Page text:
April 29, 2020 at 2:11 pm PDT | by Leonard A. Robinson
‘Circus of Books,’ a straight couple’s back-up plan in porn
Circus of Books, gay news, Washington Blade

Karen and Barry Mason inside Circus of Books, the queer porn shop they owned and operated for decades. (Photo courtesy of Netflix)

Karen and Barry Mason never planned to own a bookstore.

Karen came to Los Angeles from Ohio seeking a respite from her journalism career where she profiled Hustler publisher Larry Flynt and former U.S. Supreme Court justice Potter Stewart for the Cincinnati Enquirer. Stewart’s rise to prominence came during the court’s hearing in Jacobellis v. Ohio when he uttered the phrase, “I know it when I see it” regarding the legal definition of pornography.

However, her plans shifted when she fell in love with Barry Mason. Mason became a successful innovator in the kidney dialysis technology business until rising malpractice insurance costs drove them out of business.

The couple, desperate for income, responded to an ad for Hustler who was looking for a distributor in the Los Angeles area later taking over Circus of Books, a responsibility they envisioned as only being temporary.

“Circus of Books,” as directed by their daughter Rachel Mason, follows the store’s roughly 30-year history going from the Mason’s temporary gig to an epicenter for gay Los Angelenos seeking a safe place to express themselves.

From a production standpoint, the film is solid and compelling. The writing, however, could use some improvements. In some scenes, the storytelling seems rushed with certain events being given merely a cursory view.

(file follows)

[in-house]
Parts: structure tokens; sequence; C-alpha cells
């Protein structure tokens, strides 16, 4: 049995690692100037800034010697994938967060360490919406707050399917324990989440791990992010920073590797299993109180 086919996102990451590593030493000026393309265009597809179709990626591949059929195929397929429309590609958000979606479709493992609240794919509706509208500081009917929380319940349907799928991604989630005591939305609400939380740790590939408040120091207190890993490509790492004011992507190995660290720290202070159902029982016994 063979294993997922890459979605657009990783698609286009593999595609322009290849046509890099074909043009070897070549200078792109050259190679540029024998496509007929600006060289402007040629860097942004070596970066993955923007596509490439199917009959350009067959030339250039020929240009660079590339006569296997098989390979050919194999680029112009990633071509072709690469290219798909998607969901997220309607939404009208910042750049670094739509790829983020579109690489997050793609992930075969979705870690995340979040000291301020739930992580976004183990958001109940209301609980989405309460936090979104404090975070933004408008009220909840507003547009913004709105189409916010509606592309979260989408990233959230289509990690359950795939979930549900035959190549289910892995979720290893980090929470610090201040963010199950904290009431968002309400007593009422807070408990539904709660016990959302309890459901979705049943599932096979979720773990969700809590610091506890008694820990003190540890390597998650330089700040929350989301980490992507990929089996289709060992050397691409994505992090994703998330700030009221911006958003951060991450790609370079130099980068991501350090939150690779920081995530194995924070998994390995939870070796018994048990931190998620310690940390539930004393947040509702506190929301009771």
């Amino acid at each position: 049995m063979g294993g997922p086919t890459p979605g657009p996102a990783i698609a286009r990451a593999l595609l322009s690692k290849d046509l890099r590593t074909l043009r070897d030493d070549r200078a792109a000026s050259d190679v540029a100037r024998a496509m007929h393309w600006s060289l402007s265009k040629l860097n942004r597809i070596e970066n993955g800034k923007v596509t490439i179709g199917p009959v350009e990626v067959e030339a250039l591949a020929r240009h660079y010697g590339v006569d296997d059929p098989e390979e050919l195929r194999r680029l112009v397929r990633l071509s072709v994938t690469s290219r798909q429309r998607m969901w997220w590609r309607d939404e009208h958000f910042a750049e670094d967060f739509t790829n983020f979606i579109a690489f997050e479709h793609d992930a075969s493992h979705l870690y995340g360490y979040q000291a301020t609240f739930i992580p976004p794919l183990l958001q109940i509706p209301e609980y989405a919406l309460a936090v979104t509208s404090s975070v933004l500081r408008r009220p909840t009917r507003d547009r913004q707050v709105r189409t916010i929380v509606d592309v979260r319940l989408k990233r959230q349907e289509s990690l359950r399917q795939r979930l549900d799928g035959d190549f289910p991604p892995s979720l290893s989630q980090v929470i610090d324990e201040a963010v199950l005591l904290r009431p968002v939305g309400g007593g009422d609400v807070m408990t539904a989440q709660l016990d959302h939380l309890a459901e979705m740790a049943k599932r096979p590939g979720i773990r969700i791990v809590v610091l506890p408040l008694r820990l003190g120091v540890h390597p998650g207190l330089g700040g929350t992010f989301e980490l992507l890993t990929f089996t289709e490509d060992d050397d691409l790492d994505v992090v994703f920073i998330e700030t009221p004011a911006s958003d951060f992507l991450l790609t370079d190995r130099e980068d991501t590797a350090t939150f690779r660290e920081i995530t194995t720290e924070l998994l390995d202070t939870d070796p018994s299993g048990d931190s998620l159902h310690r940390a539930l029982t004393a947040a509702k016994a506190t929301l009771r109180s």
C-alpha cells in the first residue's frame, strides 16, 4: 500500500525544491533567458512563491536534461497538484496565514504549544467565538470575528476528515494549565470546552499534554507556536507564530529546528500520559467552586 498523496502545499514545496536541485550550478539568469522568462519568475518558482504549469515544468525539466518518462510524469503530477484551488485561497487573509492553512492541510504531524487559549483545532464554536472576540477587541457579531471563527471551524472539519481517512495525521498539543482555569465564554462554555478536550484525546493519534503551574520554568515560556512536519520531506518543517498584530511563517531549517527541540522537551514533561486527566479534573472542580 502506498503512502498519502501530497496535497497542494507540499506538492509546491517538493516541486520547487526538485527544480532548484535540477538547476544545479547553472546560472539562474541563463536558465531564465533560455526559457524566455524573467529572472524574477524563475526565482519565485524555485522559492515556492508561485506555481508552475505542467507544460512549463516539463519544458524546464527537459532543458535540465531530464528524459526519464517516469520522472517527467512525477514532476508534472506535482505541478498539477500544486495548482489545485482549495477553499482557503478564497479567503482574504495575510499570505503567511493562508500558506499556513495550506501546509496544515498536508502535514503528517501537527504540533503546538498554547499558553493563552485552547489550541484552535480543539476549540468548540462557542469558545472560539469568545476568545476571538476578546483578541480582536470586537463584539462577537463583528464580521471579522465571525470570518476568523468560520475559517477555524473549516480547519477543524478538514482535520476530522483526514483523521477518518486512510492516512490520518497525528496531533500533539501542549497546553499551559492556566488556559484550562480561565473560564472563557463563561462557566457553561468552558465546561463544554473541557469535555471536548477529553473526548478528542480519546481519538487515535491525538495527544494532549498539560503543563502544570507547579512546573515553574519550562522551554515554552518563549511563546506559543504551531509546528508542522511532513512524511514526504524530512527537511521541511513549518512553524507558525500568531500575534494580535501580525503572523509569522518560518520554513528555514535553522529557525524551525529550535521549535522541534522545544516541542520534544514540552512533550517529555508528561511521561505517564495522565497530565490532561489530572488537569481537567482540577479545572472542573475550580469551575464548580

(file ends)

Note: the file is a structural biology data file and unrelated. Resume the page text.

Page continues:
Karen’s attitude, at certain points, leaves much to be desired and was among the greatest factors in the film’s shortcomings. In some instances, she comes off as dismissive and uncooperative, and at worse, hostile and condescending.

Josh Mason described his mother’s instructions during their childhood visits to the store as, “Don’t look around. Look at the floor.” Throughout the film, it was clear that Karen followed her advice leaving viewers to wonder if she ever truly overcame the shame surrounding her role in owning an adult bookstore geared toward gay men.

The family, after all, at Karen’s demand, passed for a white, traditional, suburban, synagogue attending family when their professional lives were quite the contrary. In reality, they were as one customer described them, “purveyors of gourmet sexual material for every pervert in America.”

Either way, it’s obvious to viewers that this has weighed tremendously on Karen.

This was best exemplified in her response to her son, Josh, coming out as gay. In a rather bizarre twist of events, Karen is led to believe that Josh’s sexuality is punishment for her involvement in Circus of Books.

Gradually, she comes to accept Josh and reconciles her acceptance with her religious beliefs and becomes a prominent advocate for other families with LGBTQ children through his work with their local PFLAG chapter.

Some of the most emotionally painful scenes are those in which Josh recounts his coming out experience, including fears of being abandoned by his parents and family. In scenes like this, viewers might question if the Masons were truly prepared to share this aspect of their story.